99 Sources Of Workspace Issues; 1 Solution
Most of us have heard of the word ergonomics; we associate it with our workstations and our work life. Most people are under the illusion that ergonomics is just the chair you sit on, or the keyboard on your desk. Did you know that the operating system on your smartphone is an example of ergonomics? So is the cup you drink out of in the morning. Have you ever considered how poor ergonomics could affect your health?
Ergonomics is all around us – it is our ability to adapt our environments to suit our needs. When our environment causes an issue, our body lets us know. Everyone knows what it feels like to sit in an uncomfortable chair, or look at a television that is too far over to the side. Your mind will also tell you; this may lead to irritability, uneasiness or even anxiety if you were stuck in that position for any length of time.
How do we change it? Do we simply change chairs, or turn off the television. Unfortunately this is not enough, we must ensure that it doesn’t happen again and so we must fit the task to ourselves.
The World of Ergonomics
Physical ergonomics is the physical load that is placed on the human body when performing activities. If you sit on a stool all day, there is a greater physical load placed on the lower back than if you were sitting in a chair. If your screen is too low, a greater load is placed down through the neck than if it was at the correct height. We often place a load on the body by repeating an action multiple times. For example, mousing seems like a very low load activity and that is true. However, if you have to reach for you mouse every time you use it, say 2-3,000 times per day, then the load is greatly increased.
30% of workers complain of backache
45% report painful or tiring position at work (1)
Sedentary work can cause an increase in physical load on the body as well. The modern workplace has changed and the amount of time spent sitting has greatly increased in recent decades. Long periods of uninterrupted sitting in particular places increased pressures on multiple areas of the body. The longer we spend in one position, the greater the impact on the body. This goes for both sitting and standing. Moving between the two postures has been shown to have the greatest benefits to the body.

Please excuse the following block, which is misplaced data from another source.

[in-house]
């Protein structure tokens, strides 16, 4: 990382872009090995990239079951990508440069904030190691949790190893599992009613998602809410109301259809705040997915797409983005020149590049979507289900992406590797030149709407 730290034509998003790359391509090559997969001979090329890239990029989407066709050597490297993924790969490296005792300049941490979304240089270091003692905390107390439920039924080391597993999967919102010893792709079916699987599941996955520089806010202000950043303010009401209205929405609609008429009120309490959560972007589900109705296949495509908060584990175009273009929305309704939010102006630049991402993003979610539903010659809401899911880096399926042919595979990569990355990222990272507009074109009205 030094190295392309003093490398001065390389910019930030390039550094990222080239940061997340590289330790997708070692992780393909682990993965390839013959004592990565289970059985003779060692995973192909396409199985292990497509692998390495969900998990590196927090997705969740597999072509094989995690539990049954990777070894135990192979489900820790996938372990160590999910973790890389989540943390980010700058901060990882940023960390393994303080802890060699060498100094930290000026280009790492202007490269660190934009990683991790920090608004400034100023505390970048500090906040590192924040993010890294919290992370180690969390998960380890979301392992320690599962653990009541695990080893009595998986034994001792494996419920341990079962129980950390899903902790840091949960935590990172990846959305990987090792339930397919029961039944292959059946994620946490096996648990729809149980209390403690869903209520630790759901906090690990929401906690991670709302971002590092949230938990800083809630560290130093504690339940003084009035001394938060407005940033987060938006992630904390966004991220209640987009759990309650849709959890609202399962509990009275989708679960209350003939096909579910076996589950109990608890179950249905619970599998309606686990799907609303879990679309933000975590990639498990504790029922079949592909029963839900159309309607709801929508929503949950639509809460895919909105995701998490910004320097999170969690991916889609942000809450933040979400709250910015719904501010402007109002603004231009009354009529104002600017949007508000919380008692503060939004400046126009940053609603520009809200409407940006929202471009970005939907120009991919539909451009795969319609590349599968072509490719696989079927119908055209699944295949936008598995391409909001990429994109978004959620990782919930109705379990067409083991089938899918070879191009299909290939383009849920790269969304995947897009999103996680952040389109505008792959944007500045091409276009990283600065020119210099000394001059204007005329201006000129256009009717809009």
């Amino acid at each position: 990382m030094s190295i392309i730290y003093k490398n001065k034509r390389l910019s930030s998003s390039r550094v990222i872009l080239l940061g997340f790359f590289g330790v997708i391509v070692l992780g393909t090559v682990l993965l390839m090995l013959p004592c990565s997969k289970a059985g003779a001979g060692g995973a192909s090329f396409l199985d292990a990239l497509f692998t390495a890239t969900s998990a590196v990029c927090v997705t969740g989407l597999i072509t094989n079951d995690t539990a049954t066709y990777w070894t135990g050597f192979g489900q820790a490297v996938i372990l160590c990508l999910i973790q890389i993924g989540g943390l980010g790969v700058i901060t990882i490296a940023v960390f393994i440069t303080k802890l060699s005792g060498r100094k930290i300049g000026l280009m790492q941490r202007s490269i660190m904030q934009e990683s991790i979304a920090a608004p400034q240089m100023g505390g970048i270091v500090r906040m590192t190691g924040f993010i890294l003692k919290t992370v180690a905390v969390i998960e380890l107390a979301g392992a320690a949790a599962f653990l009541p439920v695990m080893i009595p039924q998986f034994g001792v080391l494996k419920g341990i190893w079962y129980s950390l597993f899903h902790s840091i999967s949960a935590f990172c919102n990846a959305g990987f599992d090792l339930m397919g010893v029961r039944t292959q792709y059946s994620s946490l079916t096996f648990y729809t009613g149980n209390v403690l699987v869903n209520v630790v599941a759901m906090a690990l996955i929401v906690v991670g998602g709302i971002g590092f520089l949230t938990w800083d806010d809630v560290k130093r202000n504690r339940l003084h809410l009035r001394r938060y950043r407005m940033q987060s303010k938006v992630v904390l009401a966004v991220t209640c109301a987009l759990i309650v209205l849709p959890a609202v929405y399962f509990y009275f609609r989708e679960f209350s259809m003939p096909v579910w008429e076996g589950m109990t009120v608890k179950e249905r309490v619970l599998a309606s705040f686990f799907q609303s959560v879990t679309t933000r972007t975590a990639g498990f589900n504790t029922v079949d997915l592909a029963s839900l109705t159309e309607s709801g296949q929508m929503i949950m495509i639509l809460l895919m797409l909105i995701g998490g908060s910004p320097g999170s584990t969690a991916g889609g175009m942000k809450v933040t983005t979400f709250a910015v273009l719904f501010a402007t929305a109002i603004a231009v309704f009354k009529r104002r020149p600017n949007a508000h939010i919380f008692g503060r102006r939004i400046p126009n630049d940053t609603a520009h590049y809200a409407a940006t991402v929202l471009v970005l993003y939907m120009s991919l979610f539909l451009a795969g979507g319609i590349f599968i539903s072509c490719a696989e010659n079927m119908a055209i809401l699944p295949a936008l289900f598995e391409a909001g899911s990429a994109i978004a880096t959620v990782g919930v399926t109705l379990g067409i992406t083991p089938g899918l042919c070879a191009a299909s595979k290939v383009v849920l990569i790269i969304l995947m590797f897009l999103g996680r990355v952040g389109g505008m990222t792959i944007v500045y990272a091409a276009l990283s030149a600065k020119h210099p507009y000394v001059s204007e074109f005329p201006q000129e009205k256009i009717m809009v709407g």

About the nearly half of all employees worldwide are required to stand for more than 75% of their workdays (2)
Sitting for at least eight hours a day could increase the risk of premature death by up to 60% (3)
Organisational ergonomics encompasses the optimisation of sociotechnical systems, including their organisational structures, policies, and processes. How we choose to communicate during our day has a major influence on our work practices. With so many different options available to us, the potential for harm has never been greater but also the potential to change has never been easier.
In business in 2013, over 100 billion emails were sent and received per day. Over 132 billion emails will be sent and received per day by the end of 2017 (4)
How many emails do you send per day? Phone calls? How many times do you get and go to a co-worker's desk instead of emailing? This is often an area of a person's work day that they can affect with immediate effect. Walking while talking on the phone and walking to a co-worker's desk are simple changes to work processes. A workday should have scheduled breaks throughout within your calendar. These are allocated times that allow you to switch off and get a drink of water, etc. These breaks are very important for the structure of your day, because it allows you to work towards them knowing that they are scheduled.
Cognitive ergonomics is concerned with mental processes, such as perception, memory, reasoning, and motor response. Examples include workload, situation awareness, decision making, and planning. All of these things combine to influence your work day.
Sometimes having two screens, or even three screens or four screens, can be very distracting and potentially has a negative effect on output. Setting up your screens and your workflow is essential to enhancing productivity. It is good practice to assign a main screen to your workflow, this is defined as the screen you type on and it should sit directly in front of you.
For example, workstations with multiple screens can have spreadsheets open on one screen and emails on the other. If emails pop up, then your attention is immediately taken away from your spreadsheet task and you switch over and start typing the email. If your job allows, try to avoid switching between screens to type text because this constantly pulls your attention away from your priority task. By assigning a main screen as the screen you type on, this practice is reduced and the disruption of constantly jumping screens is minimised. If your mind is constantly being distracted by multiple sources of information, then how can it concentrate on its current task?